I also hope he didn't feel as alone as I do now at times. I feel as if I've been in constant "flight or fight" mode since I found him hanging. Survival instinct took over nine years ago and it's burning me out now. I've fought for my kids to turn out well--which they have--and I've fought to keep the house that is falling apart around me as I type. Fight, fight, fight.
I'm tired of the fight.
Was he tired of the fight, too? Was he worn out from battling an addiction that had him in and out of rehab? Was he tired of pretending to be okay for his wife and family? Was he tired of trying to maintain a lifestyle that maybe he didn't really want but thought I did?
I understand the darkness he felt because I feel it now. Despite working seven days a week and approximately sixteen hours a day, I'm broke. I've gone from being a well-off woman to one who has $18 in her purse---only $18. And I'm damned grateful for it!
Life as a single mom isn't easy and it isn't something I chose or envisioned for myself. Every day is a scramble and I still come up short. It's frustrating to look into my kids' faces--children who have already been denied a father and the secure life we once led--and see disappointment time and time again.
I'm scared to even talk about 'what-ifs' with my kids around because I've started feeling like a delusional fool. We once took fabulous vacations, now we can't go to a movie. What-ifs and talk about anything new now seem like false promises.
I'm an educated woman with a strong work ethic, yet I can't make ends meet. Just today I crumbled onto the ground in a heap of despair and wondered why I even try. I cursed Sean for leaving us at one point, but more so I chastise myself for not doing 'enough' even though I'm burning myself out doing too much.
Sometimes I find myself thinking Sean took the easy way out--and I envy it. No, I'm not advocating suicide! Not in any way! I wish he would have fought harder to stay here, but in this dark place I'm in with the constant struggle and despair, I understand him better than I ever did. I say easy way out because he never had to deal with kids' hormones or tantrums. He never had to deal with bills being overdue. He never had to deal with being shunned by a community of married people who needed to blame a surviving spouse for the death of the other. He never had to deal with not knowing what to do to earn a living when hard work and talent weren't enough. But then I remember that he had his own battles--things he kept hidden to protect his family--and forgive him his despair.
I think about how sad he must have felt--the aloneness, the sense of helplessness, the frustration at being unable to kick his addictions--and am overcome with compassion. I relate to him now on a different level...the lowest one...in the dark, on the floor, raging against the sadness. I never witnessed him doing that, but know that he did from notes I found following his death. If I had seen my strong husband falling to his knees overcome with sorrow like I did this morning at the realization that my loosely tied together life is unraveling, what would I have done?
Would I have shown him compassion? Would I have hugged him and told him how much I loved him? Or would I have scoffed at the weakness and been afraid of what that meant? I hate to say it probably would have been the latter.
There are friends of mine now that have no idea how scared I am or how alone I feel. I smile because I hear their comments about people who don't have money "at this age" or who have "drama" in their lives "at this age." I see their posts about avoiding toxic people full of negativity and think--is my real life situation of fearing losing my home being negative? Is my burn out from working nonstop and still not earning enough being a 'downer'? So I fake being okay and remain silent about my struggle.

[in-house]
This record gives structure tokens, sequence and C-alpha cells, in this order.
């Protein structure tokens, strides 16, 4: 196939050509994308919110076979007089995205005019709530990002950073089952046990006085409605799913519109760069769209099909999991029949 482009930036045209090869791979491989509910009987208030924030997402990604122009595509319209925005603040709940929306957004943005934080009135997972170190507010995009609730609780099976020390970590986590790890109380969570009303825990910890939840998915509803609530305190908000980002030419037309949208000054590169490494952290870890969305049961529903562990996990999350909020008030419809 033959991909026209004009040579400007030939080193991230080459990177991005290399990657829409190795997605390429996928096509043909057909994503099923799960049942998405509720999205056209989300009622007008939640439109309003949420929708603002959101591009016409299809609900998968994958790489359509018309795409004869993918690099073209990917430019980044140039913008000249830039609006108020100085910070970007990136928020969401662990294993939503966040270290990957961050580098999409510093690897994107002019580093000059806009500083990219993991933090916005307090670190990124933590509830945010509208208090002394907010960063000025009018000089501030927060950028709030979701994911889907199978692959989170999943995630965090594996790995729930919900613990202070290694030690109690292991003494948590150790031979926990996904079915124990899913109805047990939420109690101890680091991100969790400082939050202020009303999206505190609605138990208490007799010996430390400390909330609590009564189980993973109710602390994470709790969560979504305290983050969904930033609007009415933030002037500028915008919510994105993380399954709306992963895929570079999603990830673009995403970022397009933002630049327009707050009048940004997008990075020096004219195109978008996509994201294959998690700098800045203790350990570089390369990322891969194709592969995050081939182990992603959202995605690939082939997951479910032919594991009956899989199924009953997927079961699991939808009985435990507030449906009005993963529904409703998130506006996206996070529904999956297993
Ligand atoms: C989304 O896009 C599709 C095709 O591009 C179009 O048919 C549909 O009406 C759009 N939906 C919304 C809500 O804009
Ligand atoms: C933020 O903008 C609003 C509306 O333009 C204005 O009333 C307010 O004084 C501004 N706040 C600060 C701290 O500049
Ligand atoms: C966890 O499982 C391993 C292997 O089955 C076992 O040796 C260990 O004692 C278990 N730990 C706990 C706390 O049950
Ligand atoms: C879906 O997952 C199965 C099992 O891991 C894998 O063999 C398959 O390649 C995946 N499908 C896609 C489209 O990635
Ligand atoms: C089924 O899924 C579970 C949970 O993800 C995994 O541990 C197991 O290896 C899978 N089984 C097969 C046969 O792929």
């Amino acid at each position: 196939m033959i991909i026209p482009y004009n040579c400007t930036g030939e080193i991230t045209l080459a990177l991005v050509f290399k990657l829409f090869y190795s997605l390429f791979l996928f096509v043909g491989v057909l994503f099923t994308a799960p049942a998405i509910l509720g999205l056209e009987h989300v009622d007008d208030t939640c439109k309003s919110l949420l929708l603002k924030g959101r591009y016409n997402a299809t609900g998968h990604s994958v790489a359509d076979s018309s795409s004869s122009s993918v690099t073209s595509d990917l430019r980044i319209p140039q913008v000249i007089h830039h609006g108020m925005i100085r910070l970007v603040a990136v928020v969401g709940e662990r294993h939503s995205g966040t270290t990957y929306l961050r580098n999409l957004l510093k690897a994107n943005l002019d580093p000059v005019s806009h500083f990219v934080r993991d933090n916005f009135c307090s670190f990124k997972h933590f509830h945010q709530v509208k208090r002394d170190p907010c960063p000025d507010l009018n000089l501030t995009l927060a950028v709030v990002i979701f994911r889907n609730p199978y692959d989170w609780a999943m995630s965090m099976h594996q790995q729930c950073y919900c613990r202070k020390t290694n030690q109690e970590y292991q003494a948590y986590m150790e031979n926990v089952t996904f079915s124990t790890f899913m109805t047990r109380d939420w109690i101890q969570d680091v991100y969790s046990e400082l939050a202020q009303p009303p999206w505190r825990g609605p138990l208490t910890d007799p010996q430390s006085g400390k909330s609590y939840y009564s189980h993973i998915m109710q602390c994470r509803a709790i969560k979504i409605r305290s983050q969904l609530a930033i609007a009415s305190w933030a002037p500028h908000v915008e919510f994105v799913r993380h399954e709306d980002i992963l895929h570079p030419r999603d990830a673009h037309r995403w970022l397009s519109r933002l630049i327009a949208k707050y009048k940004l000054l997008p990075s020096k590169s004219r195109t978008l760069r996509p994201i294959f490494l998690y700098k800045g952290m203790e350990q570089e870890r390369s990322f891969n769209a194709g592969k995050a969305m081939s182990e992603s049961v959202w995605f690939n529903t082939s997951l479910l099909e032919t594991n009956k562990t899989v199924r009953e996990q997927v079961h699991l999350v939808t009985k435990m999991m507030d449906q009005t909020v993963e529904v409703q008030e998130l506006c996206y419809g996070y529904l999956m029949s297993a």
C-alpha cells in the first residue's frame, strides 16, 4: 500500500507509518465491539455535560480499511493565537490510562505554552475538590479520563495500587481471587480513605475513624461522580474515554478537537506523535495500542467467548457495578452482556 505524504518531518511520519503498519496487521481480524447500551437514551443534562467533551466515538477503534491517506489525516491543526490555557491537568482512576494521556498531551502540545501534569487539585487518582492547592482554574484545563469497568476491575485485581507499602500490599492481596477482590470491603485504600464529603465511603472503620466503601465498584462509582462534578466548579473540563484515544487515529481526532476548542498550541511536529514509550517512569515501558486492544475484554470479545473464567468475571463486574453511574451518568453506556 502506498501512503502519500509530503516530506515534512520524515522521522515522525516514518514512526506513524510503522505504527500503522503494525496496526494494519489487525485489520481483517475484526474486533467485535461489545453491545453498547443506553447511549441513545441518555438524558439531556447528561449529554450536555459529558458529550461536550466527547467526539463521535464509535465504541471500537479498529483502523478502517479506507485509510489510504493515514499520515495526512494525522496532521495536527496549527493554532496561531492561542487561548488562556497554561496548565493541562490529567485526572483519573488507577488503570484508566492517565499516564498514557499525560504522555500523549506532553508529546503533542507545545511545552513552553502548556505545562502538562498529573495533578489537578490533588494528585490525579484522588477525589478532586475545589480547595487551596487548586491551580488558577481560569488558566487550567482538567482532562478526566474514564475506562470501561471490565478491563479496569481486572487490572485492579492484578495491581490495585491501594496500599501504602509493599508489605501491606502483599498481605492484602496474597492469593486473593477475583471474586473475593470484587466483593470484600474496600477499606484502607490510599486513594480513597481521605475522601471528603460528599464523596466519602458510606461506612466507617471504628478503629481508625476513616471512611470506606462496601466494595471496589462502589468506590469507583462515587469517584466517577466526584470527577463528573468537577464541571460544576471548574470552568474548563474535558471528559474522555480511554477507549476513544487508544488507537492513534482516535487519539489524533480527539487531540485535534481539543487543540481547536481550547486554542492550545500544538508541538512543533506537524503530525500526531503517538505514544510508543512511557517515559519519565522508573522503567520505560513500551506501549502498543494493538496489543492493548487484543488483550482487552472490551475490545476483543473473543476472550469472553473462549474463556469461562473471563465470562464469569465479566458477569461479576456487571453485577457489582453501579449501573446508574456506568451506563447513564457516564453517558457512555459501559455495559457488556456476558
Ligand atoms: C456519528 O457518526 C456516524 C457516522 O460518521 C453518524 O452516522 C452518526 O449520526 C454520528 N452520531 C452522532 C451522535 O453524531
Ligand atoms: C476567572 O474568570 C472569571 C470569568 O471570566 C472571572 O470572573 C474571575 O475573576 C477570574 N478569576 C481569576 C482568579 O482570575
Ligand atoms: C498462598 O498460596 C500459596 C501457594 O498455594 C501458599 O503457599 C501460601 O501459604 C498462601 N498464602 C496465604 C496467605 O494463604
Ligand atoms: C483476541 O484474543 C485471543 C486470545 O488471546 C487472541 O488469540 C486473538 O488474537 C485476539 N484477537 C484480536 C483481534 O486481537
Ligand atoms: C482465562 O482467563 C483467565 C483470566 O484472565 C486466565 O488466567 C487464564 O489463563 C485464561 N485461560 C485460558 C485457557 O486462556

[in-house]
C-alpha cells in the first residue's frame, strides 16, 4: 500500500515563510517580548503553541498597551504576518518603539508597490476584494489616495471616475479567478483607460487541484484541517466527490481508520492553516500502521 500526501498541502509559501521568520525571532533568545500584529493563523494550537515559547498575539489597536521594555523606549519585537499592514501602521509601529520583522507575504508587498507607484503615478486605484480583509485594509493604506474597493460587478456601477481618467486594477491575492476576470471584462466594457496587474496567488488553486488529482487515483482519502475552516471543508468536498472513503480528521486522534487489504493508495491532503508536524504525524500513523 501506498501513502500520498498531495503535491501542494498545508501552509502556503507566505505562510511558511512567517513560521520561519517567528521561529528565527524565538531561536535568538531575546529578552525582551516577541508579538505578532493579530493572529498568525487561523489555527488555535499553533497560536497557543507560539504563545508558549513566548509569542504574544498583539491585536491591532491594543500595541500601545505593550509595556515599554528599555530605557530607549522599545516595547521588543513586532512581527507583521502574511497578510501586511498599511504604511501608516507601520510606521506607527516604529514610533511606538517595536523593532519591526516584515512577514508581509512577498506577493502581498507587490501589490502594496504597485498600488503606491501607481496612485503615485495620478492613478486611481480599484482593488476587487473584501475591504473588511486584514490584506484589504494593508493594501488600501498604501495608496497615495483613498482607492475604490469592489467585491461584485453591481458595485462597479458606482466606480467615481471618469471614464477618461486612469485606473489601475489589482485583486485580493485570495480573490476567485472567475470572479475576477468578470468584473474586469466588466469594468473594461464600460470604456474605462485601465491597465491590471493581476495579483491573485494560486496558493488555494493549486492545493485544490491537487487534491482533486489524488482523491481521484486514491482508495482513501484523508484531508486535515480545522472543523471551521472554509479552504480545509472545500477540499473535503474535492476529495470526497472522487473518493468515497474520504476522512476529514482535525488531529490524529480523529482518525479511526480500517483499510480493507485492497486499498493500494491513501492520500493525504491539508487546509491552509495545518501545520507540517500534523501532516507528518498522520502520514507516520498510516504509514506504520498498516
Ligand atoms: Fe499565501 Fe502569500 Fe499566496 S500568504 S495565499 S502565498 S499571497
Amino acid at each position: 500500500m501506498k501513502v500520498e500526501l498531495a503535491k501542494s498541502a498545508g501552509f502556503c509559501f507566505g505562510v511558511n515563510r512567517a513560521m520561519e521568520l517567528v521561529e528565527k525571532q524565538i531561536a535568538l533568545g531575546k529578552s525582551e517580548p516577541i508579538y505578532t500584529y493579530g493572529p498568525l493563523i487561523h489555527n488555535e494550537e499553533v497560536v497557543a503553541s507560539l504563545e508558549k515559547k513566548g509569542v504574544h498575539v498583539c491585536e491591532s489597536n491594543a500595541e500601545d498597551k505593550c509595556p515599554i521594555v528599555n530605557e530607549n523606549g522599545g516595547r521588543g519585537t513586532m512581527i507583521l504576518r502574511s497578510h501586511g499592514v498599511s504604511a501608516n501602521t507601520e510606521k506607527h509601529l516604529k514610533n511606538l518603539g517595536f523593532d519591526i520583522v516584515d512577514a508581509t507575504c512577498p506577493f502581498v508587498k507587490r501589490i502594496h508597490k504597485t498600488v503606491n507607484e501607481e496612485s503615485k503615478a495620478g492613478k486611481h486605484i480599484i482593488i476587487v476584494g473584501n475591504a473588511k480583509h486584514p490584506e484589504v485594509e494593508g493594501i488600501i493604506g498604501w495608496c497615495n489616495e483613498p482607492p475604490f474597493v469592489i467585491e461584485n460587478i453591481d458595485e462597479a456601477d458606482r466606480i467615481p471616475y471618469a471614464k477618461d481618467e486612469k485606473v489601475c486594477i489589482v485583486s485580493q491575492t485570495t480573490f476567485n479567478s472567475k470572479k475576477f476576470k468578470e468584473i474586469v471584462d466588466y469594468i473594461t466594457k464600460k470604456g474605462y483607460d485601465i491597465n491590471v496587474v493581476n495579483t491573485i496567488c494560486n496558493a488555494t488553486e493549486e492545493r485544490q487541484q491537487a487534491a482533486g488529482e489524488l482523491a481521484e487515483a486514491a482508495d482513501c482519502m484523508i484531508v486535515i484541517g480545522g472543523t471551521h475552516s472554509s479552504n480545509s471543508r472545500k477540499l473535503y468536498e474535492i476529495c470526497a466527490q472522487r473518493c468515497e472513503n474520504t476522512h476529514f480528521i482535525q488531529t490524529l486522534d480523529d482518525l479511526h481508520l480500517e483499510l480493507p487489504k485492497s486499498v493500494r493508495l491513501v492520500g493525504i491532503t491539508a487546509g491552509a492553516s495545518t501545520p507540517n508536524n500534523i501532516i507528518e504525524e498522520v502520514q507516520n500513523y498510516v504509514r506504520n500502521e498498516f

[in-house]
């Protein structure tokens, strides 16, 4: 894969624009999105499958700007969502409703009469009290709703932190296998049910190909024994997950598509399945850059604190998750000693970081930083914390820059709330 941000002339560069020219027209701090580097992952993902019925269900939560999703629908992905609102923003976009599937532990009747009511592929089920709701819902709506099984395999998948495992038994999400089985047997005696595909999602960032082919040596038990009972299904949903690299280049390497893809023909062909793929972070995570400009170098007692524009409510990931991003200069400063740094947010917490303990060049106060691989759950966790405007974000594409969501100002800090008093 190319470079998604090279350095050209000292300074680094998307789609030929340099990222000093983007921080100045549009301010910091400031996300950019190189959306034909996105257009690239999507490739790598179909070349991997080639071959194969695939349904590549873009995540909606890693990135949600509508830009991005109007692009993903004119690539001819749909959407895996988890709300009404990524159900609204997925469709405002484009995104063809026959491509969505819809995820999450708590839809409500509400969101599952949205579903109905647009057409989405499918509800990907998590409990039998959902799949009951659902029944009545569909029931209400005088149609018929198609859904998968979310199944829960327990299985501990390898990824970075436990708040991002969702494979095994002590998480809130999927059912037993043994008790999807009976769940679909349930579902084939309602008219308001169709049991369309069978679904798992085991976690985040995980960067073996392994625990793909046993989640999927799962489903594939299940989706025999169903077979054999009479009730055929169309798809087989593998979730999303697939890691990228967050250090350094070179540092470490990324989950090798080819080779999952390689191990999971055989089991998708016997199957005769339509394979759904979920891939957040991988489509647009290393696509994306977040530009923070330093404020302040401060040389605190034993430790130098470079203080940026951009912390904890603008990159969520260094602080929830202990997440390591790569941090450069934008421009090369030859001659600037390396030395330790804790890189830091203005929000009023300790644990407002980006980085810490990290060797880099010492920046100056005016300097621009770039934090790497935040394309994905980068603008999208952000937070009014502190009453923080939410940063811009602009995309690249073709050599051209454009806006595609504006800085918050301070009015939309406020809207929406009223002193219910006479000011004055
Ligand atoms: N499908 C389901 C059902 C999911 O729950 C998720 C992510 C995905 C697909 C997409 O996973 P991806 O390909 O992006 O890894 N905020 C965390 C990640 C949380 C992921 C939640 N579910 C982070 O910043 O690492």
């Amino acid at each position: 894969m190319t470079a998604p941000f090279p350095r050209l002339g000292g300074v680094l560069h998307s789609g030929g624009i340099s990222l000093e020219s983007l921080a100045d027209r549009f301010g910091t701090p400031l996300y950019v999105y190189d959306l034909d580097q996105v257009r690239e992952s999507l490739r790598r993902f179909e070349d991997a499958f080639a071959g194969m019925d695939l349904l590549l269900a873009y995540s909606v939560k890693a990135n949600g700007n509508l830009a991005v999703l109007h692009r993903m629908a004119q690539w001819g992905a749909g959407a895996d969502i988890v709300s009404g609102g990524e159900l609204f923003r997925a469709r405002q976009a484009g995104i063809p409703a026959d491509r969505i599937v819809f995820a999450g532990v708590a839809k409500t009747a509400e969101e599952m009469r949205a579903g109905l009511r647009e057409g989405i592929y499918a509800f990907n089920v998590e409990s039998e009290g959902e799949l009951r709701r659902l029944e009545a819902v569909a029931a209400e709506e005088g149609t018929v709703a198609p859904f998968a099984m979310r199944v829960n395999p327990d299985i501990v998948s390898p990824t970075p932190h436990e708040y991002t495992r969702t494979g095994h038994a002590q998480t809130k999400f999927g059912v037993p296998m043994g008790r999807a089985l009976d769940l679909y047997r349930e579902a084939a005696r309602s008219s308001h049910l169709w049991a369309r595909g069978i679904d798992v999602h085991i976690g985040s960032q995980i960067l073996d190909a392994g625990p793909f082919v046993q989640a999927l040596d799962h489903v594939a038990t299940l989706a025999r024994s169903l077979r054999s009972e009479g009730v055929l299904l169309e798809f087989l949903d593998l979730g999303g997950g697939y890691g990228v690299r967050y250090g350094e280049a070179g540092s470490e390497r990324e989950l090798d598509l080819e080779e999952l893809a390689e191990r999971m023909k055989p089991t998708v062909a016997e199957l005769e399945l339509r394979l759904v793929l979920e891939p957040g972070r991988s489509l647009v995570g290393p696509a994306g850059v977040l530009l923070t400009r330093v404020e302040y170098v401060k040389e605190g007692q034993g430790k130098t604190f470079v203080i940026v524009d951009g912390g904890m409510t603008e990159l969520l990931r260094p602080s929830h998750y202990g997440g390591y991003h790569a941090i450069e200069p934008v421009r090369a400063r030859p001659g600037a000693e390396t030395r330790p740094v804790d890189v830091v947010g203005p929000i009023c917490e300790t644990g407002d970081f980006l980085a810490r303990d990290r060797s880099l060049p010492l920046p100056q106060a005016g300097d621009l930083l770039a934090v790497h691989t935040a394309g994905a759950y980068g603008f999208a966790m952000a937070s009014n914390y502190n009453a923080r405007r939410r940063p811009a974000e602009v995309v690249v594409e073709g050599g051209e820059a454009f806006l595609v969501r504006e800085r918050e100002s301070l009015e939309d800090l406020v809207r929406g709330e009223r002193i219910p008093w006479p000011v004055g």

Sean faked it. He took his family on a vacation, went body surfing with his daughter, danced with me...all the while knowing he intended to kill himself days later when he returned home.
I once could not understand that. I beat myself up for not knowing, but now I understand because I'm putting on that face, too. I'm pretending all is well despite being on the precipice of losing it all. I smile while inside I am silently screaming. I tell people I'm cool with being alone despite crying over pictures of all those who've disappeared from my life over silly misunderstandings or lack of compassion. Why? Because my friends don't want to know my darkness.
But I keep getting up from that floor, sitting back down at the computer, working until the wee hours, sacrificing everything for a career that has yet to deliver, questioning if I've lost my mind along the way...Yes, here I am. Trying. Crying. Refusing to give up despite the darkness creeping into my heart.
I knew Sean's darkness, but only on a superficial level. I knew his mood swings scared me. I knew he battled with sobriety. I knew he worked his ass off night and day. I knew he loved the kids and me. I knew he tried really, really hard to be the kind of husband he thought I wanted. I only knew what he allowed me to see--and perhaps I didn't dare look deeper for fear of what I'd find.
Do we all do that? Do we all hide from the deep darkness because we may see ourselves reflected back?
I forgive Sean because I love him. More than that, I forgive him because I finally "get it."
The real question is, can I forgive myself for stumbling and unraveling? I'm not sure yet. I'm here. Trying. Crying. Refusing to give up. That's all I know for now.
Amber Lea Easton is a multi-published author of romantic thrillers, contemporary romance, women's fiction, and nonfiction. In addition, she is a professional editor and mother of two extraordinary human beings. She currently lives in a small cabin high in the Rocky Mountains where she is completely aware of how lucky she is. To find out more about her books, please visit http://www.amberleaeaston.com.